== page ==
It's ironic what we have been witnessing for decades now. On every Republic Day we hail the bravery of our children and on every Children's Day we commit to working towards improving the status of India's children. And yet, before every Budget we only witness news headlines and television debates informing us about the measures that need to be taken to boost the economy, to cut deficits and so on and so forth, conveniently forgetting the need to look after children's interests. Forgetting that children, who form 40 per cent of our population, also have a right to look forward to the Budget working for them.
Perhaps, the Budget is more of an economic document but surely it affects all schemes of the government equally. Let's keep in mind that the year 2016 holds significance for the scores of children in India as a new development framework - the United Nations' Sustainable Development Goals (SDGs) - is in place, and which will influence their chart the changes that must be implemented to improve their lives for the coming 15 years until 2030.
The newly established SDGs, which have replaced the previous Millennium Development Goals (MDGs) this year, need committed resources to make them implementable and achievable. India, given its huge population and the wide developmental needs, has a big role to play if we are to make the world a better place for children.
If we didn't completely succeed in catering to our children, especially those from the most marginalised sections of our society, the SGDs present us with another opportunity to get our priorities right. Hence, it is imperative that our government keep the following child-centric concerns in mind while making its Budget for 2016-17:
1. Child protection: The increase in juvenile crime rate was quoted many times in the Parliament during the last year. The government also responded with the new Juvenile Justice Act (JJ Act), but to ensure this Act is implemented well, it requires at least a three-fold increase in Integrated Child Protection Scheme Budget from Rs 500 crore to Rs. 1500 crore against the revised ICPS budgetary norms of ICPS 2014 for all the states and UTs in the country.
a. A special budget allocation for implementation of new JJ Act: The increase in ICPS budget is important in the year 2016-17, considering the new Juvenile Justice Act has been passed by our Parliament, the implementation of the JJ Act will require setting up infrastructure in all states and UTs for juveniles accused of heinous offences. The infrastructure gaps and gaps in human resources was one of the big challenges in implementing the JJ Act, 2000, now with the new JJ Act in place, this is time to invest strategically from the beginning of the year 2016-17.
b. Budget for protection of girl children: A national campaign against child abuse to raise awareness will be an important step along with setting up of counselling centres in all districts. On an average 676 districts will require Rs 2 lakh per month per district to start counselling service within the District Child Protection Units. According to our estimates, the infrastructure may cost Rs 162 crore. Another Rs 35 crore is needed, at the rate of Rs 1 crore per state/UT, for monitoring and awareness generation. Hence we urge the government to allocate Rs 200 crore for the new JJ Act. It can be allocated from the Nirbhaya fund.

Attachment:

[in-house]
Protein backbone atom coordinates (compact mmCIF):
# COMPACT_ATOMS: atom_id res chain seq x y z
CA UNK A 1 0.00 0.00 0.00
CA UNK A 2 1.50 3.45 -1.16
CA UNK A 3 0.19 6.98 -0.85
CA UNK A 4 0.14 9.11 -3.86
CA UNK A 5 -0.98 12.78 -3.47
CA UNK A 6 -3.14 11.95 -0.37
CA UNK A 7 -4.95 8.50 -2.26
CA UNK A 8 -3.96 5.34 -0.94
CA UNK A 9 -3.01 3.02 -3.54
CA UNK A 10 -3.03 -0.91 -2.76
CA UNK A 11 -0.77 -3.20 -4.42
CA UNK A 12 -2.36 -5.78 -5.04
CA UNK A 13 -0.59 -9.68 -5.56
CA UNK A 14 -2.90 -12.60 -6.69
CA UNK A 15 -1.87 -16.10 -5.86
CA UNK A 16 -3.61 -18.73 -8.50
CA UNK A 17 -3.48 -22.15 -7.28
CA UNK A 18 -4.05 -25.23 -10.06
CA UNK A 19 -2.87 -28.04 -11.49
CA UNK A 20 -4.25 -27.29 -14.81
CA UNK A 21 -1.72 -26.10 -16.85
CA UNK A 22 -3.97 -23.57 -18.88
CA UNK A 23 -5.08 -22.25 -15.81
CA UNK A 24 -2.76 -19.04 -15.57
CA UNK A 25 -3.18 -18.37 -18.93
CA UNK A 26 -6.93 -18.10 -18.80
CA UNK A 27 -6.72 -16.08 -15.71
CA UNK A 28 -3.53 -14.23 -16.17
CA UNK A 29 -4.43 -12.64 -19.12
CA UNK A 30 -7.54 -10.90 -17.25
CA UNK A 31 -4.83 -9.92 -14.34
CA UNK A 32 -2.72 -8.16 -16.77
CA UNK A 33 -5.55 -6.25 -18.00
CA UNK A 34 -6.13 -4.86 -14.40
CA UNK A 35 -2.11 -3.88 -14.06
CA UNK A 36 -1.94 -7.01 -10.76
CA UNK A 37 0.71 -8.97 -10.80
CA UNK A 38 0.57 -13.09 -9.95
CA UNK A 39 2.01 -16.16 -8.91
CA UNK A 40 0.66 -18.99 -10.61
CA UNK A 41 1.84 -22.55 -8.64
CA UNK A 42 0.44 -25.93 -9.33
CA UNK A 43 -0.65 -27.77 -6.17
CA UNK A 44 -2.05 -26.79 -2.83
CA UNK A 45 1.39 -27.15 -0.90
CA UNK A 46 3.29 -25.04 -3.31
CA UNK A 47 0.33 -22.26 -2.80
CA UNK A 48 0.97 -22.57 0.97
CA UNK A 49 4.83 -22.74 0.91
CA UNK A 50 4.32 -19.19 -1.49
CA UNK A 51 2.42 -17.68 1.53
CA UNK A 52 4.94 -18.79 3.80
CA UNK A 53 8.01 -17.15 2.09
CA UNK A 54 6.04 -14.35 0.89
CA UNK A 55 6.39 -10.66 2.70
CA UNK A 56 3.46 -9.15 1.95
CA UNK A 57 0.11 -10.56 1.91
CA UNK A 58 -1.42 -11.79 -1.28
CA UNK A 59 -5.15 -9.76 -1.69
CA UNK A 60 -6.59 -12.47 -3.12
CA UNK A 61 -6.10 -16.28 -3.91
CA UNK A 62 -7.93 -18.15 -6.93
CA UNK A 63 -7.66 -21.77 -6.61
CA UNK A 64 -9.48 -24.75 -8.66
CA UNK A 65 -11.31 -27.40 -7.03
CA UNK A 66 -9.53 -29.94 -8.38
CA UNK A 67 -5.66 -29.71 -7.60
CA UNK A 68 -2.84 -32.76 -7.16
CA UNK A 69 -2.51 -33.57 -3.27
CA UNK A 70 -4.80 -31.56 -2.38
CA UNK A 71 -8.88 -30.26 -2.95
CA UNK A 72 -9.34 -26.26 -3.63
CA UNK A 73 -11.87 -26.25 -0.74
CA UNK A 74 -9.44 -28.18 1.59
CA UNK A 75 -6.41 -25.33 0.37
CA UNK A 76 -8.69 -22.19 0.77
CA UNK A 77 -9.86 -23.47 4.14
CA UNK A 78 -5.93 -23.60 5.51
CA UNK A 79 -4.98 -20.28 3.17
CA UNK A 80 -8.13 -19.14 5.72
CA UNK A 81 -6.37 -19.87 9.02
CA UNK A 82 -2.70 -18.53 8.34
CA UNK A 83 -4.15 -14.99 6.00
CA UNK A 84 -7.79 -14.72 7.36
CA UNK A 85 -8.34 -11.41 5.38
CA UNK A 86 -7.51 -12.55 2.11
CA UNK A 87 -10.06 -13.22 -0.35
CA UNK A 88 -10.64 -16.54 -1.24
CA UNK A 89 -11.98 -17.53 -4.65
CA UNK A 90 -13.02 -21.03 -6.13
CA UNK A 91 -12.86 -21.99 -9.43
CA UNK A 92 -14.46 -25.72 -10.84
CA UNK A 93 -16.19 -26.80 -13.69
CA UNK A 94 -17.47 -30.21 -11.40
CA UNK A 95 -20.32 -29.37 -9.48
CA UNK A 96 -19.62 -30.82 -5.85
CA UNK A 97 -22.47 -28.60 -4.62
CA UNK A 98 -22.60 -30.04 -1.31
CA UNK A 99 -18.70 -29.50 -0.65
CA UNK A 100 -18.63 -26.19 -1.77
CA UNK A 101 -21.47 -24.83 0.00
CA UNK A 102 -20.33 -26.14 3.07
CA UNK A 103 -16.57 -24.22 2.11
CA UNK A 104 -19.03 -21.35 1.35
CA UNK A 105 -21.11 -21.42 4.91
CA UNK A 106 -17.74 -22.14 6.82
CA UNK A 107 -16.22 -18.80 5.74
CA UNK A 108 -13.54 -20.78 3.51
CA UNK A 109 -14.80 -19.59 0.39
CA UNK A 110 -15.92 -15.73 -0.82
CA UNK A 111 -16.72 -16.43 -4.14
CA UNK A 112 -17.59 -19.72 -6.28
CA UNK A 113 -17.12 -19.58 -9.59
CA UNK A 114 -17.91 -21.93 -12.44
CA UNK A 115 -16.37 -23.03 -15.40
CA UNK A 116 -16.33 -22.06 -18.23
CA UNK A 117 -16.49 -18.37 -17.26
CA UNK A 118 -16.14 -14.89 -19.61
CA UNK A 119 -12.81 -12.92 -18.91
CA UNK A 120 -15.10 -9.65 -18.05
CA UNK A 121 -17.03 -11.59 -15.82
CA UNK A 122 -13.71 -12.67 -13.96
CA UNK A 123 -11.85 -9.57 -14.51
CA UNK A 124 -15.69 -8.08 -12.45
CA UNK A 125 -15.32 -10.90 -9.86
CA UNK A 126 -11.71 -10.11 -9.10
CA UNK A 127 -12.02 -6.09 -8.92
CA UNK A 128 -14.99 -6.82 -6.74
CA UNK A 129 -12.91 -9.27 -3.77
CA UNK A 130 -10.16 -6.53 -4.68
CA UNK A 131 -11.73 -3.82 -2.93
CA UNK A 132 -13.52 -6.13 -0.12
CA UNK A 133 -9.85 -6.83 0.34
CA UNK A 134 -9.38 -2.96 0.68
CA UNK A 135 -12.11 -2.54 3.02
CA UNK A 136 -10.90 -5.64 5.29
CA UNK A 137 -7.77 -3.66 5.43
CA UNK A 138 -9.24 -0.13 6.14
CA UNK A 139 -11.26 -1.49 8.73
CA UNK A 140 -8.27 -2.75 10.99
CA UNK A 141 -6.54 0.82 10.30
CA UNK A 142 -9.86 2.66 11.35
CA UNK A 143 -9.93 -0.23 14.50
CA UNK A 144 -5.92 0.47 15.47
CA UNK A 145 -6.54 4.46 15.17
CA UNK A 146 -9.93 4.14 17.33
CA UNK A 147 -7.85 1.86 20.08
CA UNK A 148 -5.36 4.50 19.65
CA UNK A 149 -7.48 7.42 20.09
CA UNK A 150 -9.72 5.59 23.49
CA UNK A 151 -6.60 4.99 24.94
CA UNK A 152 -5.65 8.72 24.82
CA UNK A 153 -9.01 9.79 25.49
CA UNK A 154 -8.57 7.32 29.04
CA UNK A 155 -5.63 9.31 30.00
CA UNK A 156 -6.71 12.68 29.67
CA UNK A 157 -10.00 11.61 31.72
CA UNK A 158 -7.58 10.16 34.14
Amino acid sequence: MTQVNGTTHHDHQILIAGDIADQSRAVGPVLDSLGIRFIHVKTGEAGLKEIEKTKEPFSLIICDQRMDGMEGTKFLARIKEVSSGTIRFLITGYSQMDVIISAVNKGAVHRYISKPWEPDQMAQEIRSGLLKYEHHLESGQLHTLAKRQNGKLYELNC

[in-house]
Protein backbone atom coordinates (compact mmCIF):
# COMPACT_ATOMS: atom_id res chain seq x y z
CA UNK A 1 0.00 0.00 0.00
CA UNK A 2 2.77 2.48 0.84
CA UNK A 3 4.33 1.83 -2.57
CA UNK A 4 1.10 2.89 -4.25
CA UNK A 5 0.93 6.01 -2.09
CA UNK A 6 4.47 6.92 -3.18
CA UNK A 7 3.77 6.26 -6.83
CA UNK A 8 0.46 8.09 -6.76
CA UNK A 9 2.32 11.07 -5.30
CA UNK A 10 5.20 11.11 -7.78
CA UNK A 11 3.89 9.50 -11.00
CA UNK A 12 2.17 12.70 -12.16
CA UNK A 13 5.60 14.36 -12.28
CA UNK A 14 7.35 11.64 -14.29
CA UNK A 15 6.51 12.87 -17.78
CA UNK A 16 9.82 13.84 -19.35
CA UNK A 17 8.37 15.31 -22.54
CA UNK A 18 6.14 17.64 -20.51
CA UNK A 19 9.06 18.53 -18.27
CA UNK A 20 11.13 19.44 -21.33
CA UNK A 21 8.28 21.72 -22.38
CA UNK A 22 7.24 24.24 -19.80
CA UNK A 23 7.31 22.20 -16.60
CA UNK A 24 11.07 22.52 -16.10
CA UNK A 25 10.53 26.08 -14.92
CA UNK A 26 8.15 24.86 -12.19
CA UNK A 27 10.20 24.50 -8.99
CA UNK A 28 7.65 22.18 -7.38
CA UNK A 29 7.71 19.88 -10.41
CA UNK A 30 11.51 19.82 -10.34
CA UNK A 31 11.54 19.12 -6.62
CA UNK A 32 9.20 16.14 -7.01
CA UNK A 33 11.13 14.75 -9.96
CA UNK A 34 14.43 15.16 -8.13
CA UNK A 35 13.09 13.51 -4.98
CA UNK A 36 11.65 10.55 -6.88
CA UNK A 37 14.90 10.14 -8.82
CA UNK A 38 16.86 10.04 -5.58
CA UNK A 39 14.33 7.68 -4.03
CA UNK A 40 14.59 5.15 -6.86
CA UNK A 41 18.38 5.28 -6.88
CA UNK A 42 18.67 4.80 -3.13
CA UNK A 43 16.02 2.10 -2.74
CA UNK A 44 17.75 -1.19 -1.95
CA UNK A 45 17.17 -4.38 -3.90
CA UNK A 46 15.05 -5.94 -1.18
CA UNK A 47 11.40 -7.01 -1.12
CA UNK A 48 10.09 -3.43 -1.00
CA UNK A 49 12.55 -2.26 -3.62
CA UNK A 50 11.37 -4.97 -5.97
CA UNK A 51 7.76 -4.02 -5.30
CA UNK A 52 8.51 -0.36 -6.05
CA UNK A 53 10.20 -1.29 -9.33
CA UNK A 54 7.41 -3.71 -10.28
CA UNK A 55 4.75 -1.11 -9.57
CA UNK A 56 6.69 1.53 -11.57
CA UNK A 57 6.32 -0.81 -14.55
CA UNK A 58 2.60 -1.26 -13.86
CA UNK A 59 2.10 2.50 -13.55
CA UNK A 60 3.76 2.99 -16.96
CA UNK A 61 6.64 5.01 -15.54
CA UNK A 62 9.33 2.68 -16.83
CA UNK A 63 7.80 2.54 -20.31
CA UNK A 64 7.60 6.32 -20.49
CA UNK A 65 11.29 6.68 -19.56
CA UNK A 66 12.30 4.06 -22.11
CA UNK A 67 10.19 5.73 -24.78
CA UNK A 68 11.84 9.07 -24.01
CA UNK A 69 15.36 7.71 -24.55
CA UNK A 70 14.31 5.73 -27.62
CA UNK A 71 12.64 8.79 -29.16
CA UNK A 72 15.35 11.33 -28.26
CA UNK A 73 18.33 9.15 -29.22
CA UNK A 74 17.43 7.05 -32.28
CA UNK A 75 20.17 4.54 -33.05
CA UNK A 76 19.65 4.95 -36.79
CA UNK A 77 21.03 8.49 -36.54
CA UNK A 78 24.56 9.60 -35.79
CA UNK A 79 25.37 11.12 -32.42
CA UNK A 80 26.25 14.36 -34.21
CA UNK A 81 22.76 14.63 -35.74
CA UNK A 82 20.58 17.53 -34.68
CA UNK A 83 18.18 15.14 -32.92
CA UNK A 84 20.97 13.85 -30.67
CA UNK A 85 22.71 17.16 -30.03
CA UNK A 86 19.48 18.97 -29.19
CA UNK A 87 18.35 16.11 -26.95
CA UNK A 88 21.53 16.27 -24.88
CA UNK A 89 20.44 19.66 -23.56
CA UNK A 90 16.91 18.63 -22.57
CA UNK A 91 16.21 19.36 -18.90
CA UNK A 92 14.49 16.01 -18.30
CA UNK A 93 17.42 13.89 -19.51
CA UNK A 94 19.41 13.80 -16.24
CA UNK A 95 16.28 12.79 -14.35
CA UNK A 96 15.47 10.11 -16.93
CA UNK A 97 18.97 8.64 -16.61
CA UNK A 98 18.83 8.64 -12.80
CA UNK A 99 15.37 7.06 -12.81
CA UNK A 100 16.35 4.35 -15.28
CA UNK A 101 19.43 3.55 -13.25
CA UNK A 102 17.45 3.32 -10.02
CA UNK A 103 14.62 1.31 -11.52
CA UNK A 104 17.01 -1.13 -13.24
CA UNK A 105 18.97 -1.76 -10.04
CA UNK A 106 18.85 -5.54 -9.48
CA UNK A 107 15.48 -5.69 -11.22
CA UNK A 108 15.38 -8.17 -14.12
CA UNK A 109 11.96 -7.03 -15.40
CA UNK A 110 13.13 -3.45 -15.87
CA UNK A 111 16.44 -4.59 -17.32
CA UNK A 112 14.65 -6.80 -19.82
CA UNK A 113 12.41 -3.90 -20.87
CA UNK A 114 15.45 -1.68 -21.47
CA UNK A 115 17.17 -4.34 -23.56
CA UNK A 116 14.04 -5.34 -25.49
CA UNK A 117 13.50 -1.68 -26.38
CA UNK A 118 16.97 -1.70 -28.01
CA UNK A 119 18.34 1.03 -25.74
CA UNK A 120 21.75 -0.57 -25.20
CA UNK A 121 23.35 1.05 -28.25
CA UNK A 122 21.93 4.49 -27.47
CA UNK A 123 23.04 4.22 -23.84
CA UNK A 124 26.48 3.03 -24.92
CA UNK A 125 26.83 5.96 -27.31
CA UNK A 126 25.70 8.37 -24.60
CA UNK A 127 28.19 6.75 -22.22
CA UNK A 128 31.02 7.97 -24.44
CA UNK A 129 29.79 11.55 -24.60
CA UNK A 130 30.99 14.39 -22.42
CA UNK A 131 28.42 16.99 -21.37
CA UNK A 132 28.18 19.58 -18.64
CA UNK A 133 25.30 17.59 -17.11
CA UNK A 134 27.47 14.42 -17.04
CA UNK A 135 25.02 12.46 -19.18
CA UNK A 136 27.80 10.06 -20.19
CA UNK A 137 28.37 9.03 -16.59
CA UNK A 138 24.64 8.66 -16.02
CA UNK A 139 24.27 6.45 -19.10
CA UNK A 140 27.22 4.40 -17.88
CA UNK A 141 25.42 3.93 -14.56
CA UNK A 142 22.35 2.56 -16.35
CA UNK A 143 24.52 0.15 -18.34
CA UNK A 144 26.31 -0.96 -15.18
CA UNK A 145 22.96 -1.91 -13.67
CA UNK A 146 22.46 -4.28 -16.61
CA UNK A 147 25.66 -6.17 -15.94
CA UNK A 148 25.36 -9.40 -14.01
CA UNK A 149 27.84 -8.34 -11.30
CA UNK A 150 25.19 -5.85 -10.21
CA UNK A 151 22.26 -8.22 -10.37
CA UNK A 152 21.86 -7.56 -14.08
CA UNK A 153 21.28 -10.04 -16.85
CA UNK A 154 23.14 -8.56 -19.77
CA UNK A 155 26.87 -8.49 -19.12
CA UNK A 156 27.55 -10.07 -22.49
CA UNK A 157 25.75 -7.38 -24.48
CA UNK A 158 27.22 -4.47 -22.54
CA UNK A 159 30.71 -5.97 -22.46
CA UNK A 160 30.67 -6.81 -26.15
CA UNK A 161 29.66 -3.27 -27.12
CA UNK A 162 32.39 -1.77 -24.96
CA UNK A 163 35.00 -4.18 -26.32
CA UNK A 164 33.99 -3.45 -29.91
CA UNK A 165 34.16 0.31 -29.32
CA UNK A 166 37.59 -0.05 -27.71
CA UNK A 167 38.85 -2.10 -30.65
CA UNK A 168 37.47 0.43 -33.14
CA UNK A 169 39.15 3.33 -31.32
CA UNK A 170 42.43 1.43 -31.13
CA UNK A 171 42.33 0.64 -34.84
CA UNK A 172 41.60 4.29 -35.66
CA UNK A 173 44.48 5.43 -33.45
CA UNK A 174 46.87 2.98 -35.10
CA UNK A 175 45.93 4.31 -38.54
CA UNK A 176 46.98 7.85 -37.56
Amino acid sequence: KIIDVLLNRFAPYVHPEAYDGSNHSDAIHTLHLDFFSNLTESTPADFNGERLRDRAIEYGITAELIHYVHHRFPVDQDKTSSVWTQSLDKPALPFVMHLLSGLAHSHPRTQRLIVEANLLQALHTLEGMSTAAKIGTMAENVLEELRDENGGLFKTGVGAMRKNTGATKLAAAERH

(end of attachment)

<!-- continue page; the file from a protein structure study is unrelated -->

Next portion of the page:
2. Education: The country is nowhere near the Kothari Commission recommendations of 1966, which had pushed to increase the public spending on education to six per cent of the GDP. Today, only eight per cent of government schools are Right to Education (RtE) -compliant. The major gaps in area of budgetary allocation for RtE implementation are in retention, access, enhancing quality and school infrastructure. The total gap of teachers in primary school was more than five lakh in 2014, which is a major area of concern. The government must allocate enough budget for filling the vacant positions of school teachers in elementary schools. At least 50 per cent of the vacant position of qualified teachers should be filled in year 2016-17 to ensure quality education in elementary schools. To fill these gaps, it is important to raise the elementary education budget from present 1.64 per cent of GDP to 2.5 per cent of GDP.
3. Child development and nutrition: The Budget can ensure healthy children to develop a healthy nation. The allocation made for the children in year 2015-16 was 3.26 per cent of total Union Budget, which was a huge decline from 4.52 per cent in 2014-15. Analysis of sector-wise allocations shows that out of every Rs 100 allocated for children in the budget Rs 79 has been allocated for education and Rs 16 for development, however health and child protection needs have received only Rs 5. The child health budget provided in 2015-16 was a miniscule 0.13 per cent of the health budget.
Presently, India spends a measly 1.3 per cent of total GDP on public health. To ensure no children die due to preventable causes like diarrhoea and pneumonia, India needs to increase the public health budget to at least five per cent of its GDP, which is also the norm set up by the World Health Organisation.
Especially since they have been ignored in past Budgets, children need to be prioritised now for their all-round development by allocating appropriate resources to meet their needs. Shouldn't children have the first right over the country's resources?
Every Budget should give equal importance to child health and development, education and protection as much as it gives to economic development. As a country that is reaping rich democratic dividends it is absolutely crucial that we invest NOW in children - they may not be voters as yet but they are going to decide on future governments and shape India into an educated, healthy and safe nation for all its citizens.